Author Bio Introduction

Jim Degerstrom
Born 1949 in Milo, Maine

Three generations of the Degerstrom family lived in Derby, Maine from the early to late 1900's. This small railroad town was more like a suburb of Milo with 2,800 combined population.

The 25 year old portrait here with my wife was taken Down Back in Derby, Maine, one of my favorite childhood places Growin' Up in Maine.

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In late December 1962 the perfect storm of the century hit Maine with 6 feet of snow in places, and 20 foot drifts. Normally Maine snowplow drivers can keep up with heavy snowfall by driving non-stop day and night, but not this time. This storm was a nor'easter, and she won the battle as the blizzard of the century closed down the entire state.

My job was to shovel out the car which was parked in the yard. First I had to find it. Before that I had to go upstairs because the only exit was through a bedroom window on the second floor and onto the shed roof. Next, I stepped off the roof, or perhaps I should say up. It sure wasn't down because drifting snow was up to the second floor.

With broom in hand I began poking the handle into the snow until I heard a clunk. Continuing along, no clunk meant I found the edge of the car, and within 15 minutes I had a perfect outline poked in the snow. The next step was shoveling out about a foot from the outline, and then 6 feet down to get to tire level. An hour or so later I was done for what it was worth. It would be a few days before roads were clear to go anywhere.

Back then Derby had a post office, and a zip code. Both are gone, so today Derby will be found under Milo, and if you plan on a visit don't bother searching for a Holiday Inn. Anyway, back to the storm... the post office finally opened and to enter you stepped down into a 6 foot square hole to get to the door.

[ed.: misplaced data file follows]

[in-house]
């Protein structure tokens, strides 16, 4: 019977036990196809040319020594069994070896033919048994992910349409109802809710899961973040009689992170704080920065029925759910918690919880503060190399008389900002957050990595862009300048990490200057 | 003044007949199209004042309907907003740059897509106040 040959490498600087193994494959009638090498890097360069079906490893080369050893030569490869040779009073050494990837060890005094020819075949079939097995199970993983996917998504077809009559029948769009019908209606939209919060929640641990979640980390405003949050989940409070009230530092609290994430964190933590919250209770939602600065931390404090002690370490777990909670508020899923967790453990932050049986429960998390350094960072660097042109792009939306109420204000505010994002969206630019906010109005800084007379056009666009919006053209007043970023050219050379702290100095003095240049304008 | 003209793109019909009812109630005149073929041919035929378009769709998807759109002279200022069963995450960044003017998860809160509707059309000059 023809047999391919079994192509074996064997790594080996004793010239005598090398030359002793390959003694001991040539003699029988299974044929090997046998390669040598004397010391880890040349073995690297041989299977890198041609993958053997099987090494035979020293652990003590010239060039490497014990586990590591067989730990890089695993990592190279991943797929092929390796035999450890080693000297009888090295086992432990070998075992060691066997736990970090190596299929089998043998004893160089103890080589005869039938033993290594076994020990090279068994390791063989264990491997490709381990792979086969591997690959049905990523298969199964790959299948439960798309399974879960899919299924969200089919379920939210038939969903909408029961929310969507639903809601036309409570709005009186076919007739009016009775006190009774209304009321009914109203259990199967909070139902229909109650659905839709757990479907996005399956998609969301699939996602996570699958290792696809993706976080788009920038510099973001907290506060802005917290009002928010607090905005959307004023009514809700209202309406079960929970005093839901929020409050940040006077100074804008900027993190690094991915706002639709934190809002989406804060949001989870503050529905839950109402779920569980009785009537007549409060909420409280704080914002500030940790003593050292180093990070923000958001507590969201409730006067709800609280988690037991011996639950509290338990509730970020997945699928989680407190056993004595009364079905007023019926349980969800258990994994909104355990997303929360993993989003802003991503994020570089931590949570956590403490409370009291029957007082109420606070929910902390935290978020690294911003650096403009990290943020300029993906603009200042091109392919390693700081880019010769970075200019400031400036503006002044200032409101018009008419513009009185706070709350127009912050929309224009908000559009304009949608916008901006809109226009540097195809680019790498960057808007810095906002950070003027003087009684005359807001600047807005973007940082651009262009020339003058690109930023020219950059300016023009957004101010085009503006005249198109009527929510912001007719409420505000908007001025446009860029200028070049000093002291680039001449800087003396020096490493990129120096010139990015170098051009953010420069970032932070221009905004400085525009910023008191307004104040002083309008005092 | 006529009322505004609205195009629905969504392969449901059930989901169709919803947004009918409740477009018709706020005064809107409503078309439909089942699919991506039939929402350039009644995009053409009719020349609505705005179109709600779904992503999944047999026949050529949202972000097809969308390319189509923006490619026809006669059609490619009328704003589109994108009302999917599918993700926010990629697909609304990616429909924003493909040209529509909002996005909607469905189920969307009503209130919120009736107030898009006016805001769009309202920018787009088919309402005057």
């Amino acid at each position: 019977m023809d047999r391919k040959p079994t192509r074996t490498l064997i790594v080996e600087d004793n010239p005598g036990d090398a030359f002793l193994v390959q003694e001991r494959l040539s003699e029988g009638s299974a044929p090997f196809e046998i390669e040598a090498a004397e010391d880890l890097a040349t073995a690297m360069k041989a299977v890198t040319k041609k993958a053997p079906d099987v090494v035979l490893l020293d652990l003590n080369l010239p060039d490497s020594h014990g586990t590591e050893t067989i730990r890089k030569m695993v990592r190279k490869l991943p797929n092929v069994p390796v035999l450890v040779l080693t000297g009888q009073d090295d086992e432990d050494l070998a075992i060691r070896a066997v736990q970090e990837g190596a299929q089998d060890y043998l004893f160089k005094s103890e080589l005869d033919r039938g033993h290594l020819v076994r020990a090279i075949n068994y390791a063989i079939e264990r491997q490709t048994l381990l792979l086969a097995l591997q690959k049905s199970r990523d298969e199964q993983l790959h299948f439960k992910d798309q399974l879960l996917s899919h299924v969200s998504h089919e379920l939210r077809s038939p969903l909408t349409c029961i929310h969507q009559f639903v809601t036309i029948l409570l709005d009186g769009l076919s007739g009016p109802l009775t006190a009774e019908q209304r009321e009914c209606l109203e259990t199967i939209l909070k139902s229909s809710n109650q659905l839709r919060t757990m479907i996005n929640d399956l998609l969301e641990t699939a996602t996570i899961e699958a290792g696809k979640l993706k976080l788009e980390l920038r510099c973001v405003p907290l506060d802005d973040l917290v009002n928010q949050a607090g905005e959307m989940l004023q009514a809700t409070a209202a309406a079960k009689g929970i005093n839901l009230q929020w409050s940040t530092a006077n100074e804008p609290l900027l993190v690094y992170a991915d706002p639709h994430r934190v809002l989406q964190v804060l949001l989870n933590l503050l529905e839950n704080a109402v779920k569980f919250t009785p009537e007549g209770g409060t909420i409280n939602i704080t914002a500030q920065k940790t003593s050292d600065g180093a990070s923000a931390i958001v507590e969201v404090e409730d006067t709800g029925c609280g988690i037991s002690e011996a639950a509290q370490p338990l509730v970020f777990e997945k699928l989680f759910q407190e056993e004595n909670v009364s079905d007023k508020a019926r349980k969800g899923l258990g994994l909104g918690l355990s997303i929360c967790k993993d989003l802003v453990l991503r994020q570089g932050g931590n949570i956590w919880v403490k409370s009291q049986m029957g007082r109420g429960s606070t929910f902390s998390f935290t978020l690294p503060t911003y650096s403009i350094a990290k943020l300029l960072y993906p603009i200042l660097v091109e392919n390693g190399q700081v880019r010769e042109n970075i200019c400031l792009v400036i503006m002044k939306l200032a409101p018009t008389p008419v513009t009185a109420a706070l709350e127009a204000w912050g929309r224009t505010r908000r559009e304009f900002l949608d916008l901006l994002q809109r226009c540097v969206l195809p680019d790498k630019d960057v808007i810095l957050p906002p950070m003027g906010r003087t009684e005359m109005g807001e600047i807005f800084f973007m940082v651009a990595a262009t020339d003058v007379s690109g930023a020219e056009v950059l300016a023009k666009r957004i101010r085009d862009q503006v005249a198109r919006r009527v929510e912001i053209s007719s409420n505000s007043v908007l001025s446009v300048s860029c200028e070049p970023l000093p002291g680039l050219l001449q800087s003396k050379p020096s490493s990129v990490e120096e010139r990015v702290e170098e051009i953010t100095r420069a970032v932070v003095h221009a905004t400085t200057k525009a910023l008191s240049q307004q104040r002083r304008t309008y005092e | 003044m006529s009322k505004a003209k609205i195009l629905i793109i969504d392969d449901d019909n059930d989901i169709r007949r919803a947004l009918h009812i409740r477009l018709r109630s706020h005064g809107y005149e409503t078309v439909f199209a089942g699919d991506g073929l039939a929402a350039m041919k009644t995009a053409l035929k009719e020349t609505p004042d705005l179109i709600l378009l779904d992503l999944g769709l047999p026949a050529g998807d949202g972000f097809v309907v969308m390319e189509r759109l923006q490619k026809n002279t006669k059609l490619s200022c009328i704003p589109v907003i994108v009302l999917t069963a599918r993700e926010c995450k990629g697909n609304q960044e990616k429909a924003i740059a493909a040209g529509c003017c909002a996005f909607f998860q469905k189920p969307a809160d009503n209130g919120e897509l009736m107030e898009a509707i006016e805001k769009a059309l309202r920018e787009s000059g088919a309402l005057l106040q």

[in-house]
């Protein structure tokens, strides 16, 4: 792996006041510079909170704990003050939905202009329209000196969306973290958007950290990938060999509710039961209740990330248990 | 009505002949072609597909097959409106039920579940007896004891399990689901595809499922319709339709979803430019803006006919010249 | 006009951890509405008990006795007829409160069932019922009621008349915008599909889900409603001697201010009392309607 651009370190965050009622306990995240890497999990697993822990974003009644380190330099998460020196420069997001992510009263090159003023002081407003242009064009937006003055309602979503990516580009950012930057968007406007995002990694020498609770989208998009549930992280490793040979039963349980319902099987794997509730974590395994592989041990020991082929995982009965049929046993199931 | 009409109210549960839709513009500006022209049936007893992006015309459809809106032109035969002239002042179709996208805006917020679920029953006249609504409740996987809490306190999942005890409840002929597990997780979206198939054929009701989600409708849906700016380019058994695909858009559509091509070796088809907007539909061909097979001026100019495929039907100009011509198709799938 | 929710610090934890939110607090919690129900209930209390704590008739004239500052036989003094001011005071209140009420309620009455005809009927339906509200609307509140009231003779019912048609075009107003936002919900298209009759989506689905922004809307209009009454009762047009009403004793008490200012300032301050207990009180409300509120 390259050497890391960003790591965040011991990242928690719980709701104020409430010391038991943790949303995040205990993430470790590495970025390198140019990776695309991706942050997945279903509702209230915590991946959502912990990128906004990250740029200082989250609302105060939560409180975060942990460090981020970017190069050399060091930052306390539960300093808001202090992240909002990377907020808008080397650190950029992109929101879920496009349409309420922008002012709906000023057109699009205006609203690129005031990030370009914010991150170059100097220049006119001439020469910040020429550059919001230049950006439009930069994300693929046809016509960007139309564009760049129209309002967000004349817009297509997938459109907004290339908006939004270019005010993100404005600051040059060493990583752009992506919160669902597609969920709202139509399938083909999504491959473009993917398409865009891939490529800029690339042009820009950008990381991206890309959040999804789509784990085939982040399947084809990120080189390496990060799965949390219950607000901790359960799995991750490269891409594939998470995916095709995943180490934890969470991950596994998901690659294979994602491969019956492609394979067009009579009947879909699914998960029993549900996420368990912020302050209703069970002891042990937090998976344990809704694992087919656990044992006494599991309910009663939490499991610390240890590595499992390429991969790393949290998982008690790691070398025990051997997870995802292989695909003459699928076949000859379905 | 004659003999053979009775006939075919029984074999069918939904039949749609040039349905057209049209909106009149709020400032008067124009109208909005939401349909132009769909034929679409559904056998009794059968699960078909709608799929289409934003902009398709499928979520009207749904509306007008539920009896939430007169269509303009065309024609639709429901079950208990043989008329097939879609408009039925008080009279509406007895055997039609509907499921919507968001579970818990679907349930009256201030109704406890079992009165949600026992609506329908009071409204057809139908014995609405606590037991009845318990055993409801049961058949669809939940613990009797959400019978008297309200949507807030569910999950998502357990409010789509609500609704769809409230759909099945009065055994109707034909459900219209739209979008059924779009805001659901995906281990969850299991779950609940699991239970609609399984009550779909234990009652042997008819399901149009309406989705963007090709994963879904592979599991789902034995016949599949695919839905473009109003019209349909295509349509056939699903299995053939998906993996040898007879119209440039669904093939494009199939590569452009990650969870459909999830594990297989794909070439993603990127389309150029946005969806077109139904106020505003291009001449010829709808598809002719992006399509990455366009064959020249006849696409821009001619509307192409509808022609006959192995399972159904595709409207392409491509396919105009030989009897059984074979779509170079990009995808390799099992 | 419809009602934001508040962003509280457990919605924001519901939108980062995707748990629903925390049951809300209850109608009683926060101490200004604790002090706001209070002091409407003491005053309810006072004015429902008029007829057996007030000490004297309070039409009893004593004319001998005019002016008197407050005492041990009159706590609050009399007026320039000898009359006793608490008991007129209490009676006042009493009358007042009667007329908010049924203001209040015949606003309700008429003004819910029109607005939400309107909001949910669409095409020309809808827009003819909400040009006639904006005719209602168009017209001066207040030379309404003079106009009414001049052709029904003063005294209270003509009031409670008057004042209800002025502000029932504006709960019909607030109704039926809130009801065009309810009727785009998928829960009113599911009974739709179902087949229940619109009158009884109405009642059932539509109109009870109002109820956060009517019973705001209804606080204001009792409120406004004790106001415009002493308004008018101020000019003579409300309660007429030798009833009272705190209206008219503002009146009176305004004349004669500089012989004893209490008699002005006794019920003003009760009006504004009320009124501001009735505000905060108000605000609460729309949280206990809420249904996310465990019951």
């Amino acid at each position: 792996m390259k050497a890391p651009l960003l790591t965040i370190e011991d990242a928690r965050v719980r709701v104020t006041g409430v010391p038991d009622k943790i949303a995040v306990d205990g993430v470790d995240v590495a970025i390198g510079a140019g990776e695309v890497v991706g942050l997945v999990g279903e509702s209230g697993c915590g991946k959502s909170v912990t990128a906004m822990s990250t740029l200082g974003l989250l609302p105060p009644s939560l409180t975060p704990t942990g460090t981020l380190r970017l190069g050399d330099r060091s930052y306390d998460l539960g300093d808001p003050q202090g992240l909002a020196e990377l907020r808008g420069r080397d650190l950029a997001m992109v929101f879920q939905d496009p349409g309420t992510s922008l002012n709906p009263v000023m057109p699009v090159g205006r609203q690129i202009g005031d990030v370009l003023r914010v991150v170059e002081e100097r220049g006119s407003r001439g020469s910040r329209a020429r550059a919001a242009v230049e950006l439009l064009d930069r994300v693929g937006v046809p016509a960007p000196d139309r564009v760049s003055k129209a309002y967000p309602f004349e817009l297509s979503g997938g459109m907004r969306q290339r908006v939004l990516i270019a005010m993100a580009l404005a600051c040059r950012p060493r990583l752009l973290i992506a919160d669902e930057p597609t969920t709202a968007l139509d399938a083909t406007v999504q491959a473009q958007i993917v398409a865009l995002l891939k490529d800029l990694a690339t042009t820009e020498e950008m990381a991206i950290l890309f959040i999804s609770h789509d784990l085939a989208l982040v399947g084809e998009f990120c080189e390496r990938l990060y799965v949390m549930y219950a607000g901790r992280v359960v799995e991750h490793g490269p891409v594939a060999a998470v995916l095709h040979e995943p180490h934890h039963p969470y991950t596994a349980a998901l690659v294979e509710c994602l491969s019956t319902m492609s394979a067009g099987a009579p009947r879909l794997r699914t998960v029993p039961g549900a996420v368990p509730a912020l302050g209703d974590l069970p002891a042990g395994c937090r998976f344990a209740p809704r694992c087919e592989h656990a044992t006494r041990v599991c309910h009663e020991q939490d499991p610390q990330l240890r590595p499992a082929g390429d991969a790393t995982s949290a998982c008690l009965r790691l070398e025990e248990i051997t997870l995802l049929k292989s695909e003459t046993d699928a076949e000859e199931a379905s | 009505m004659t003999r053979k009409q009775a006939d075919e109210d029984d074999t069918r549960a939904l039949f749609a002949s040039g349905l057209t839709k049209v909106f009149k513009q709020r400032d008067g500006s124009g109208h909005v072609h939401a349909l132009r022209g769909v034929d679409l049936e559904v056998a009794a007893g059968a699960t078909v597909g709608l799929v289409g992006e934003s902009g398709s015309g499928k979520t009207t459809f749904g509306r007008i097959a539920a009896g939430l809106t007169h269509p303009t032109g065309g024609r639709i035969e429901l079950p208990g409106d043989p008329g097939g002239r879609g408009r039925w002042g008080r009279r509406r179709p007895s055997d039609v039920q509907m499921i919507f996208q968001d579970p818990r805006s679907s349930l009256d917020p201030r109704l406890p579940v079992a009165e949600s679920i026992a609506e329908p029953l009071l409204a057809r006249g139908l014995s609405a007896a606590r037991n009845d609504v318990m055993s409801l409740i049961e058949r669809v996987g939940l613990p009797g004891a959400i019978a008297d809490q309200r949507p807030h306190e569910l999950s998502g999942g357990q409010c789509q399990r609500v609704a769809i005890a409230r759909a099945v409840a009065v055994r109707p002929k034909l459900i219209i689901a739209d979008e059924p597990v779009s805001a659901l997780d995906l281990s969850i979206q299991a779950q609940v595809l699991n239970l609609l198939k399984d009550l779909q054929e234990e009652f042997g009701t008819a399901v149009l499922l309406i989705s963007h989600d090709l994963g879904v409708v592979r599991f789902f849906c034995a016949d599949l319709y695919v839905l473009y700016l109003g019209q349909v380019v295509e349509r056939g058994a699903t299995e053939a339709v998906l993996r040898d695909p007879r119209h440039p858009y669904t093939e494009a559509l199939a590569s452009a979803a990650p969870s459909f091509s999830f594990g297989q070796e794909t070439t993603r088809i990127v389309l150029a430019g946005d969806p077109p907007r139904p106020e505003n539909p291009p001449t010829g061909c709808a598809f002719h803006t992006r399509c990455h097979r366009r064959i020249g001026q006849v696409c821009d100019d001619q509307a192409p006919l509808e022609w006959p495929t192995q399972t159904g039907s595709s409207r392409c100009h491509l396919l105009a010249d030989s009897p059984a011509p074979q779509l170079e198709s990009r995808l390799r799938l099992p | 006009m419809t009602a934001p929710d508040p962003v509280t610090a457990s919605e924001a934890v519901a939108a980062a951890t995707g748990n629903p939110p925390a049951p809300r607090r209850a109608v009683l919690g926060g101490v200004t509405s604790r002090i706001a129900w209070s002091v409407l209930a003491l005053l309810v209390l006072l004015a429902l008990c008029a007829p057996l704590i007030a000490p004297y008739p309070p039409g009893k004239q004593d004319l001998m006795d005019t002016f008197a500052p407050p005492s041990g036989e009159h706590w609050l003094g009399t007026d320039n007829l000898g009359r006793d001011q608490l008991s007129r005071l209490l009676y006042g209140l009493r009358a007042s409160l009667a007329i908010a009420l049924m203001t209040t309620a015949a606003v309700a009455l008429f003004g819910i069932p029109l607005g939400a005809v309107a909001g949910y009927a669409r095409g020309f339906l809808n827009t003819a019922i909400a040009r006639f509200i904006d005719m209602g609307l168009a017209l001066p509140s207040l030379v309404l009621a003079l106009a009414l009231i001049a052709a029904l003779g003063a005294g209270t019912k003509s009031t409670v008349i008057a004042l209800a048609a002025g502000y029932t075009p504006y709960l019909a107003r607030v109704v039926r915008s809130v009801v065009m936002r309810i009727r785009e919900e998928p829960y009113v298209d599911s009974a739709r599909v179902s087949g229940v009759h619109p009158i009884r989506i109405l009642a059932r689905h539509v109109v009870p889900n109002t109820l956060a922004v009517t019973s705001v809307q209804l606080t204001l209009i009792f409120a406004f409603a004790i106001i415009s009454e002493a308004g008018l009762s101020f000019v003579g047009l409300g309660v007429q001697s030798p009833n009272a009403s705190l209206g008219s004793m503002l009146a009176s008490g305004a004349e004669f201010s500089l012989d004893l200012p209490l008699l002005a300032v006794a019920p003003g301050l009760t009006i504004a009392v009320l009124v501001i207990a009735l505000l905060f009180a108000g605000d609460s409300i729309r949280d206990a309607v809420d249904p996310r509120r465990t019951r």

Someone in my family must have that photo of our porch from the 1962 storm. The main door was through the porch, and the entrance was a tunnel, and in one photo of my Mom it looks like she's crawling out of an igloo. Ayuh. That was a good'un.

Jim's handwritten signature



the blue state blogger said...

Jim, there's a picture of my dad after that storm holding a shovel standing next to a huge pile of snow in his driveway that was waiting to be shoveled. And he was smiling!

mainelife said...

Just one time, I'd love to experience a storm like this. It sounds like such an adventure.

Jim Degerstrom said...

The delight of a blizzard, and then a few days off from school to enjoy it as a child, differs from the perspective of most adults. You're welcome to submit your Dad's photo with the big smile along with a brief story!

Sometimes experiencing wicked Maine weather just once is enough. I nearly died as a teenager and was hospitalized for a week after being caught in sub-zero weather wearing that band uniform shown here. The surgeon's advice to remove both frozen ears and a few toes is one reason I became a Maine exile and only visit during the summer. At the time he agreed with me, but stated "Tissue damage was severe. If frozen again certain body parts must be removed".

Mainer in Michigan said...

I was about 6 and living in Bangor at the time. I remember walking up by the phone lines on the snow banks and having the drifts OVER the roof of our 2 story house. We had to have a backhoe come to dig us out 2 days later.

jj said...

I remember that storm too. I was stationed at Dow,AFB-SAC and some of the snow drifts came up to the wigtips of our parked aircraft. lots of memories of that storm !!!